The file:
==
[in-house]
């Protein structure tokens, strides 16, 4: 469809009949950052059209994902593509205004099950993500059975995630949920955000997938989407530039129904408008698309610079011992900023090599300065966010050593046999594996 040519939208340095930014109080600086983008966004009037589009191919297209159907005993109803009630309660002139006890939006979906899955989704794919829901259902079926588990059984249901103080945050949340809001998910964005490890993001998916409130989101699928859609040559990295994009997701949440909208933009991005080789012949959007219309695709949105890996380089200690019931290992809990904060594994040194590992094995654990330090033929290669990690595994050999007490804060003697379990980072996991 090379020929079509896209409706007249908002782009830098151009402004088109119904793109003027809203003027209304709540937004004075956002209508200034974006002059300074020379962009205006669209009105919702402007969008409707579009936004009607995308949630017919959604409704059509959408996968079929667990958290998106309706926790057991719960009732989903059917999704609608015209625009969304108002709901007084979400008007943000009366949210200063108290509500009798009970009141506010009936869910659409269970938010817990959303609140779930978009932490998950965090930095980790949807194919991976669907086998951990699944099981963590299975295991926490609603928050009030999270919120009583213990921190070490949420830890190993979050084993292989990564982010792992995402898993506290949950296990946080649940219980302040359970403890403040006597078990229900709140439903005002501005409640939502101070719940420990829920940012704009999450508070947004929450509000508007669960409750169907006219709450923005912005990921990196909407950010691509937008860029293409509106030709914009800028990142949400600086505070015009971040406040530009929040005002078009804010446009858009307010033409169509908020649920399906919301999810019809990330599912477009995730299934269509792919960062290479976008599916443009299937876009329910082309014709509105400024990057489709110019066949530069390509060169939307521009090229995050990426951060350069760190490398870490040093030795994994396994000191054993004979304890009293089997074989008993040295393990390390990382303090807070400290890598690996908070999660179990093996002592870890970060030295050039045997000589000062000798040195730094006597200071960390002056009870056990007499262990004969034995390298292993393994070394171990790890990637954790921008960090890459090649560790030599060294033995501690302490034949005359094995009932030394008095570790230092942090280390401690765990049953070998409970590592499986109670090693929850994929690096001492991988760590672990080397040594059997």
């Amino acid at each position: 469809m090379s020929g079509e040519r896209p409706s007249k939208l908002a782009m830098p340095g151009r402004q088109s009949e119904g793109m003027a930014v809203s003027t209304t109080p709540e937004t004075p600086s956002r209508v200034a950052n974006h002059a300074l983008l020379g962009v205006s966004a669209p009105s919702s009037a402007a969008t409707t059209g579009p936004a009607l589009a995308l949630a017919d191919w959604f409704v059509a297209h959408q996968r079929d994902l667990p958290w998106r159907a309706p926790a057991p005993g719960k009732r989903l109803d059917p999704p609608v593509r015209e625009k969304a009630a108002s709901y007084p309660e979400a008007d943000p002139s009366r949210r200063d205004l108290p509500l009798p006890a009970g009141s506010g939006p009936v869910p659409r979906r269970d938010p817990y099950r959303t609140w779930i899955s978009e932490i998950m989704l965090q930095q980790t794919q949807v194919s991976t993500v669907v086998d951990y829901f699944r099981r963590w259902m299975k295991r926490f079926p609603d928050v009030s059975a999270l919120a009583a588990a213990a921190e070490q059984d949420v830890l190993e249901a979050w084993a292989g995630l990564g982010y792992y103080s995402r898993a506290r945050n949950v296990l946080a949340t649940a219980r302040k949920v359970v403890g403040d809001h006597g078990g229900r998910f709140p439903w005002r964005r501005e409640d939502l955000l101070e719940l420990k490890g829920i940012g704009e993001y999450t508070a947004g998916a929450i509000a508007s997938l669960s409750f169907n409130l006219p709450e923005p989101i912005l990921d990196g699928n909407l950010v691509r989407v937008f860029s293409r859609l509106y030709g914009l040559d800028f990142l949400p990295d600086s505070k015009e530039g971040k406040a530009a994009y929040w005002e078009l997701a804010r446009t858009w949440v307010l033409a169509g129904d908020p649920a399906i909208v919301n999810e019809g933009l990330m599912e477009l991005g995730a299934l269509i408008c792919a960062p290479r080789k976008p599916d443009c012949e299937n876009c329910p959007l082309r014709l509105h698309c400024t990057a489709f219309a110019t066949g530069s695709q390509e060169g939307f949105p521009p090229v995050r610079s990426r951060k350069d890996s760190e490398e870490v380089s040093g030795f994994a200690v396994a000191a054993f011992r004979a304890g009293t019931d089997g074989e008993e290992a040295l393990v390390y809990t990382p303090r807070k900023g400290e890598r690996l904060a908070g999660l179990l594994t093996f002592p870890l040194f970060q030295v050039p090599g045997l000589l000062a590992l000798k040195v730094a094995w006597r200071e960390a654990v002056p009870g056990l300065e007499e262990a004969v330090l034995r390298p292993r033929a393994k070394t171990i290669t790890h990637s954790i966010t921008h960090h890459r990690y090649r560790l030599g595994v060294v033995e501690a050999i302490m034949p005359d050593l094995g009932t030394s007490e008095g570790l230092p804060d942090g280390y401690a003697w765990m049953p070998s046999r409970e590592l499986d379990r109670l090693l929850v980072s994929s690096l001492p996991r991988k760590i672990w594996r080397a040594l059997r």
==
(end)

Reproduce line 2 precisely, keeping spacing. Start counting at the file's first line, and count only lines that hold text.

């Protein structure tokens, strides 16, 4: 469809009949950052059209994902593509205004099950993500059975995630949920955000997938989407530039129904408008698309610079011992900023090599300065966010050593046999594996 040519939208340095930014109080600086983008966004009037589009191919297209159907005993109803009630309660002139006890939006979906899955989704794919829901259902079926588990059984249901103080945050949340809001998910964005490890993001998916409130989101699928859609040559990295994009997701949440909208933009991005080789012949959007219309695709949105890996380089200690019931290992809990904060594994040194590992094995654990330090033929290669990690595994050999007490804060003697379990980072996991 090379020929079509896209409706007249908002782009830098151009402004088109119904793109003027809203003027209304709540937004004075956002209508200034974006002059300074020379962009205006669209009105919702402007969008409707579009936004009607995308949630017919959604409704059509959408996968079929667990958290998106309706926790057991719960009732989903059917999704609608015209625009969304108002709901007084979400008007943000009366949210200063108290509500009798009970009141506010009936869910659409269970938010817990959303609140779930978009932490998950965090930095980790949807194919991976669907086998951990699944099981963590299975295991926490609603928050009030999270919120009583213990921190070490949420830890190993979050084993292989990564982010792992995402898993506290949950296990946080649940219980302040359970403890403040006597078990229900709140439903005002501005409640939502101070719940420990829920940012704009999450508070947004929450509000508007669960409750169907006219709450923005912005990921990196909407950010691509937008860029293409509106030709914009800028990142949400600086505070015009971040406040530009929040005002078009804010446009858009307010033409169509908020649920399906919301999810019809990330599912477009995730299934269509792919960062290479976008599916443009299937876009329910082309014709509105400024990057489709110019066949530069390509060169939307521009090229995050990426951060350069760190490398870490040093030795994994396994000191054993004979304890009293089997074989008993040295393990390390990382303090807070400290890598690996908070999660179990093996002592870890970060030295050039045997000589000062000798040195730094006597200071960390002056009870056990007499262990004969034995390298292993393994070394171990790890990637954790921008960090890459090649560790030599060294033995501690302490034949005359094995009932030394008095570790230092942090280390401690765990049953070998409970590592499986109670090693929850994929690096001492991988760590672990080397040594059997």